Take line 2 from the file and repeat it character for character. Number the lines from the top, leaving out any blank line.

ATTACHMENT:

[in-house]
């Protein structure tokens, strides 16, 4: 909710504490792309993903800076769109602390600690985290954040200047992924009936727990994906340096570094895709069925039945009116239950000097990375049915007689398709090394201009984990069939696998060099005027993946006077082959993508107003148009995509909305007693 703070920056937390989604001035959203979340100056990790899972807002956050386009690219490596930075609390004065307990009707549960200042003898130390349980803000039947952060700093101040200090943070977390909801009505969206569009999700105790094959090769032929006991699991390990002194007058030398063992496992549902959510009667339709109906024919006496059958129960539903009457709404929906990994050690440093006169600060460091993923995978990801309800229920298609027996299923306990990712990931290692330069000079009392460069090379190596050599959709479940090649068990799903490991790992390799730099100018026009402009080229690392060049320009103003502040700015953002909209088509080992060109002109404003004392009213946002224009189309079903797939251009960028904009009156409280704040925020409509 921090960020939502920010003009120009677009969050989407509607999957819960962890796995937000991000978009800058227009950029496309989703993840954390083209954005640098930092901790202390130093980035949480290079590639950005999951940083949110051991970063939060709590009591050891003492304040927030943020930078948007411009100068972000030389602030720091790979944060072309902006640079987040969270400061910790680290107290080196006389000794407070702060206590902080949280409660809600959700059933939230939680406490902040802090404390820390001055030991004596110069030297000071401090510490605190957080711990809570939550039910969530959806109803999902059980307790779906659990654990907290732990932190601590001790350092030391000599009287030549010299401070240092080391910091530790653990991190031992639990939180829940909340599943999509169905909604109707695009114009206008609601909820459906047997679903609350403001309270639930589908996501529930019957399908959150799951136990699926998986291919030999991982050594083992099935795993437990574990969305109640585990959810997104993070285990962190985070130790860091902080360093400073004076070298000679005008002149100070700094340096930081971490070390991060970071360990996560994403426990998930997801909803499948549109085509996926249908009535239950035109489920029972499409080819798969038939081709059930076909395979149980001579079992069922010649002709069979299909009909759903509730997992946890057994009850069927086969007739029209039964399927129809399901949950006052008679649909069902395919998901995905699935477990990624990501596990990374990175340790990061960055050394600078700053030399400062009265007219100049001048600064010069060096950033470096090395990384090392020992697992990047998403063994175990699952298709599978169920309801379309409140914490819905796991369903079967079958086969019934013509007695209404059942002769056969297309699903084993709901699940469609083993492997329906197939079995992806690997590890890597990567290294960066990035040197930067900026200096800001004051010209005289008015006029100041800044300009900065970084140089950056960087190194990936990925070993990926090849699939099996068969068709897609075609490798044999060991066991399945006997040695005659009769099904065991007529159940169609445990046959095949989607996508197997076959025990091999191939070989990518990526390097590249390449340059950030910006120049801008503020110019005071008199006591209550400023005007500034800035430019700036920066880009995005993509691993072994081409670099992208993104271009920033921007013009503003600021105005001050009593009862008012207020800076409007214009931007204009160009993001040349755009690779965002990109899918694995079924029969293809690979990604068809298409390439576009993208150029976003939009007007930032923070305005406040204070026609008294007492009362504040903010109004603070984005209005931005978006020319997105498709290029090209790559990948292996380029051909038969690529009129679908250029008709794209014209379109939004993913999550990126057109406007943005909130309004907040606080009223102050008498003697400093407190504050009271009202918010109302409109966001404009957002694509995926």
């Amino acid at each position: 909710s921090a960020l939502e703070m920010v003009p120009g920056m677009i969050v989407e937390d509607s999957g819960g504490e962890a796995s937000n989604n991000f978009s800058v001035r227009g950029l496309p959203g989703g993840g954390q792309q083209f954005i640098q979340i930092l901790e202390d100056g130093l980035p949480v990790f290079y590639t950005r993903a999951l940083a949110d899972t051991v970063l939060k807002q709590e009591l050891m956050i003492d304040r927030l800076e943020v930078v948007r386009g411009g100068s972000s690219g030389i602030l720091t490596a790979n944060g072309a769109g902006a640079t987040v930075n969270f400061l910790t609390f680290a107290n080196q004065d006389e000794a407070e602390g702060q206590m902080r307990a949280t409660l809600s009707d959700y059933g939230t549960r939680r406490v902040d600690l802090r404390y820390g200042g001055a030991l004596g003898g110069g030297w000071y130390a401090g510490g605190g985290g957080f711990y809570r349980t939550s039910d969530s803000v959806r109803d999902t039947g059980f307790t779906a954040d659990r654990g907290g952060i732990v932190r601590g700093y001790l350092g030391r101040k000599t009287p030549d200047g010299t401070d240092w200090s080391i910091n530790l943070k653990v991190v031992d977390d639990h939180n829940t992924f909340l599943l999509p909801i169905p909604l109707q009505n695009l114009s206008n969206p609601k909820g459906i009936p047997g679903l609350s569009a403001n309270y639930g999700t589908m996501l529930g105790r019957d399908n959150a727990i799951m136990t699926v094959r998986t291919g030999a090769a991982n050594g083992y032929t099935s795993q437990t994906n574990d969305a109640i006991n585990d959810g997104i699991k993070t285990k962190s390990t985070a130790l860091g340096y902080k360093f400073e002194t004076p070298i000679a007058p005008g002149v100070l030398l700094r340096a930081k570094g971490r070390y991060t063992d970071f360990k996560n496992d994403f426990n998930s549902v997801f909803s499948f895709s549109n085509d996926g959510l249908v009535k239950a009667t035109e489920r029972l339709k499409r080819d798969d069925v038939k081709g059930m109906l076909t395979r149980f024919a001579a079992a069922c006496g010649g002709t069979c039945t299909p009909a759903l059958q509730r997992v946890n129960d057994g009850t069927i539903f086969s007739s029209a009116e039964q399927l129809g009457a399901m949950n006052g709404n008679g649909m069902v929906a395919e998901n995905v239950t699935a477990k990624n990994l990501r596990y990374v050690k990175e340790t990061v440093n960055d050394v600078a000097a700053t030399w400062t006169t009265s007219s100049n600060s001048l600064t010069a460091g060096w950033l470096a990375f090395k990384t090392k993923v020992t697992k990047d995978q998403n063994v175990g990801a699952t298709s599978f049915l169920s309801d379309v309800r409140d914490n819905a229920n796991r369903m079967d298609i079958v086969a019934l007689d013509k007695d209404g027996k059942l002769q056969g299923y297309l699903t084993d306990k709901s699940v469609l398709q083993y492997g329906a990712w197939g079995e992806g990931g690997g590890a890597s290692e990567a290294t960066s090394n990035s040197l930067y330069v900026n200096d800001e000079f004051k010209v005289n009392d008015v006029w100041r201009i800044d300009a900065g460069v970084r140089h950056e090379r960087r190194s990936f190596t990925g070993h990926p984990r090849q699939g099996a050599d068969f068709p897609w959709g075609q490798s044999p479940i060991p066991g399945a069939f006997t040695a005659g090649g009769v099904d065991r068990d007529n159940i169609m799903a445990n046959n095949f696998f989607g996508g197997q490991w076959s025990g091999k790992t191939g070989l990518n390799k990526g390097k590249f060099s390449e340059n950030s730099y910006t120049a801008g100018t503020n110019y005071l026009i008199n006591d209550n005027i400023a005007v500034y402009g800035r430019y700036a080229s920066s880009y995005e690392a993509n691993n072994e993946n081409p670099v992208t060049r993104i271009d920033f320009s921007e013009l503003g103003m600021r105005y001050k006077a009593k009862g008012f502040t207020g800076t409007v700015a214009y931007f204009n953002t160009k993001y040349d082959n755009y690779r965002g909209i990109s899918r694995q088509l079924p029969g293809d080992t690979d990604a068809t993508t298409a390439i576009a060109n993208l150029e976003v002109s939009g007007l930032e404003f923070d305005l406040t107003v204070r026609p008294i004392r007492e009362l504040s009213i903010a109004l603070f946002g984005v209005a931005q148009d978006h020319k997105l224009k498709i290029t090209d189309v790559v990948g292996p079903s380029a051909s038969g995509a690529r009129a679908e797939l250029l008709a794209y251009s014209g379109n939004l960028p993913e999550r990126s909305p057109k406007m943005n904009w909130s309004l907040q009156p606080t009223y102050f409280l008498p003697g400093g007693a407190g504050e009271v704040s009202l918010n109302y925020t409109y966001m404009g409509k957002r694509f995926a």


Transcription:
């Protein structure tokens, strides 16, 4: 909710504490792309993903800076769109602390600690985290954040200047992924009936727990994906340096570094895709069925039945009116239950000097990375049915007689398709090394201009984990069939696998060099005027993946006077082959993508107003148009995509909305007693 703070920056937390989604001035959203979340100056990790899972807002956050386009690219490596930075609390004065307990009707549960200042003898130390349980803000039947952060700093101040200090943070977390909801009505969206569009999700105790094959090769032929006991699991390990002194007058030398063992496992549902959510009667339709109906024919006496059958129960539903009457709404929906990994050690440093006169600060460091993923995978990801309800229920298609027996299923306990990712990931290692330069000079009392460069090379190596050599959709479940090649068990799903490991790992390799730099100018026009402009080229690392060049320009103003502040700015953002909209088509080992060109002109404003004392009213946002224009189309079903797939251009960028904009009156409280704040925020409509 921090960020939502920010003009120009677009969050989407509607999957819960962890796995937000991000978009800058227009950029496309989703993840954390083209954005640098930092901790202390130093980035949480290079590639950005999951940083949110051991970063939060709590009591050891003492304040927030943020930078948007411009100068972000030389602030720091790979944060072309902006640079987040969270400061910790680290107290080196006389000794407070702060206590902080949280409660809600959700059933939230939680406490902040802090404390820390001055030991004596110069030297000071401090510490605190957080711990809570939550039910969530959806109803999902059980307790779906659990654990907290732990932190601590001790350092030391000599009287030549010299401070240092080391910091530790653990991190031992639990939180829940909340599943999509169905909604109707695009114009206008609601909820459906047997679903609350403001309270639930589908996501529930019957399908959150799951136990699926998986291919030999991982050594083992099935795993437990574990969305109640585990959810997104993070285990962190985070130790860091902080360093400073004076070298000679005008002149100070700094340096930081971490070390991060970071360990996560994403426990998930997801909803499948549109085509996926249908009535239950035109489920029972499409080819798969038939081709059930076909395979149980001579079992069922010649002709069979299909009909759903509730997992946890057994009850069927086969007739029209039964399927129809399901949950006052008679649909069902395919998901995905699935477990990624990501596990990374990175340790990061960055050394600078700053030399400062009265007219100049001048600064010069060096950033470096090395990384090392020992697992990047998403063994175990699952298709599978169920309801379309409140914490819905796991369903079967079958086969019934013509007695209404059942002769056969297309699903084993709901699940469609083993492997329906197939079995992806690997590890890597990567290294960066990035040197930067900026200096800001004051010209005289008015006029100041800044300009900065970084140089950056960087190194990936990925070993990926090849699939099996068969068709897609075609490798044999060991066991399945006997040695005659009769099904065991007529159940169609445990046959095949989607996508197997076959025990091999191939070989990518990526390097590249390449340059950030910006120049801008503020110019005071008199006591209550400023005007500034800035430019700036920066880009995005993509691993072994081409670099992208993104271009920033921007013009503003600021105005001050009593009862008012207020800076409007214009931007204009160009993001040349755009690779965002990109899918694995079924029969293809690979990604068809298409390439576009993208150029976003939009007007930032923070305005406040204070026609008294007492009362504040903010109004603070984005209005931005978006020319997105498709290029090209790559990948292996380029051909038969690529009129679908250029008709794209014209379109939004993913999550990126057109406007943005909130309004907040606080009223102050008498003697400093407190504050009271009202918010109302409109966001404009957002694509995926």